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Tech Startups Are Programming Voice Assistants To Aid the Elderly, Disabled

Ang Santos

Statistics from the US Census Bureau show massive growth in the senior population around the world, with that number expected to double by 2050.  In Japan, it’s possible that nearly forty percent of the population will be over the age of 65 in 30 years.  

“We just don’t have enough people to care for the older population,” said Derek Holt, president of K4Connect, a startup focusing on technology that empowers older adults and people living with disabilities.

Using Amazon Alexa, the company implemented a system of voice commands that not only makes life more convenient for residents at places such as retirement homes but clears some chores for caregivers already juggling multiple tasks.

“We wanted to teach Alexa about senior living,” Holt said.  “To not just control their smart home or call the front desk, but ask what events are today? Request maintenance, request food, understand what the daily specials are, call their neighbor.  A whole bunch of really interesting collaborative capability once we taught the technology about the context of senior living.” 

Holt says using smart speakers in senior communities has helped residents in ways that may seem like a novelty to others.

“A funny aside you wouldn’t know unless you spend a lot of time in senior living communities, the number one reason people call the front desk is ‘is the mail here?’  By a 3x number over all of the other reasons why they call the front desk,” he said.  “So, now they ask, ‘Alexa, is the mail here?’ and Alexa will tell them yes or no based on whether the mail has been delivered.”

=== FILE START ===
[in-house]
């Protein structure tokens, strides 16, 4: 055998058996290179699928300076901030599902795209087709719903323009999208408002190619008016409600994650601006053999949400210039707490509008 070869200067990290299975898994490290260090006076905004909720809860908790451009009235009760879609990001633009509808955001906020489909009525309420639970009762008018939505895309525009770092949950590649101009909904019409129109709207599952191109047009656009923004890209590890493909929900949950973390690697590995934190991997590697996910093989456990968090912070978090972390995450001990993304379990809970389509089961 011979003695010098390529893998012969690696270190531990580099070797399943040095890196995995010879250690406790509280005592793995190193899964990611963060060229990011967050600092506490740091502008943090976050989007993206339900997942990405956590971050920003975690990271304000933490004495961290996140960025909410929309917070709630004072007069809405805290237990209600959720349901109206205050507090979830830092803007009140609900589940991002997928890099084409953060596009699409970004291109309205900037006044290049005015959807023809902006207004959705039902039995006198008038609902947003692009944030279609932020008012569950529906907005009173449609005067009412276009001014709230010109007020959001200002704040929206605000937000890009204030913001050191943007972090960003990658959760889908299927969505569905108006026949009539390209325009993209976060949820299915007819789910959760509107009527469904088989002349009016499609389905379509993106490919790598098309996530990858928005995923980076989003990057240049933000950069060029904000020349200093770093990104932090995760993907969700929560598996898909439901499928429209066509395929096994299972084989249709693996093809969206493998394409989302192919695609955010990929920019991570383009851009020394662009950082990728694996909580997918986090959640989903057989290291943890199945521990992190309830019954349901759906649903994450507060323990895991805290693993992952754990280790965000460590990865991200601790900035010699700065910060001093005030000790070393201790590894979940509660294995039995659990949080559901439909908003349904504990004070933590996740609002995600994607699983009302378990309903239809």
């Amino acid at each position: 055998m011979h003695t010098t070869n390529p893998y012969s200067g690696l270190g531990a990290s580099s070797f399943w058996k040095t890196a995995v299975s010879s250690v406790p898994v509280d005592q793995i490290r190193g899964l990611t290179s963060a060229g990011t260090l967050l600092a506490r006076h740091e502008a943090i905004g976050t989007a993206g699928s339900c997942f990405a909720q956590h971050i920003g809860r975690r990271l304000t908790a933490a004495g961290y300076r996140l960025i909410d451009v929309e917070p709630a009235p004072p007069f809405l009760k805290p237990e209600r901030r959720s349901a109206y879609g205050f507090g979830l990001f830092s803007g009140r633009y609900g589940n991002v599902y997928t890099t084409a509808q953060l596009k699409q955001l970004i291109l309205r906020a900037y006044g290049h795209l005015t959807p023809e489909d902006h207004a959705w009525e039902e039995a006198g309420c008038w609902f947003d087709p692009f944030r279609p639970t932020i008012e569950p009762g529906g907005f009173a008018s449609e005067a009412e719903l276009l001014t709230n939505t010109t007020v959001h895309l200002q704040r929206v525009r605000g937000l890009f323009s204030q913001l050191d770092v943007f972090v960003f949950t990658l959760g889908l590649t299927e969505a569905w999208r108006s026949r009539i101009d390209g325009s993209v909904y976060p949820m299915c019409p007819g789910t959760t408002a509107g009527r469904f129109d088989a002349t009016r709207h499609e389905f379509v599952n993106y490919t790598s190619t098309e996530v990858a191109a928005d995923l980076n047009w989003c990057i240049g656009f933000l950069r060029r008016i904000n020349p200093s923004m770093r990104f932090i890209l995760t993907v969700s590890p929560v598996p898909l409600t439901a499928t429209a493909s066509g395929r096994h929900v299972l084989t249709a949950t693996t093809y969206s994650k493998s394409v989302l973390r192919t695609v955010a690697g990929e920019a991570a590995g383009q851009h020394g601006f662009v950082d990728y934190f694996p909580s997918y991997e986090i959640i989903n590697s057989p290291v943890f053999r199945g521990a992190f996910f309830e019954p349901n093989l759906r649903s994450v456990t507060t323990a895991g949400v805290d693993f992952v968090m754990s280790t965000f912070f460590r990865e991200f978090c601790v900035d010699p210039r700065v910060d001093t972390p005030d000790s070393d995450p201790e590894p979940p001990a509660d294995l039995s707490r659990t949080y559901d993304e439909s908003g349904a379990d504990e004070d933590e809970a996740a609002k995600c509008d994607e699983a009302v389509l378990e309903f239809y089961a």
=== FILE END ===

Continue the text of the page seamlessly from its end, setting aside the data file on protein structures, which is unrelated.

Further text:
Some non-profits have caught on to the potential that comes with voice activated technology.   Davis Park is the executive director of the Center for Innovation and Wellbeing at Front Porch, a Southern California non-profit provider of retirement living communities and affordable housing.  They created a pilot program used as a case study to judge the effectiveness of smart speakers among the elderly.  

“One of the things that one of our residents told us when she got involved in our smart home project was, ‘when you brought in the smart light bulb, this was the first time I was able to operate a lamp without asking my husband in ten years because I can turn it on and off with my own voice,” he said. 

Talking applications have been helpful from a physical standpoint in studied communities, but also had an impact on social isolation and loneliness.  

“What surprised us was that almost three-quarters, 71 percent of the response said that they felt more connected to their families, friends, and neighbors as a result of using this device and being a part of this project,” Park said.

More tech companies are developing voice apps with age in mind than ever before, as a large part of the world population approaches age 65.

“In terms of those who are five, and those that are over 65, for the very first time in human history we are at that crossroads.  There are going to be more of us in the 65 plus category and not enough of us to take care of those folks,” Park said.

And that’s where developers creating quality of life and healthcare voice applications believe they can step in.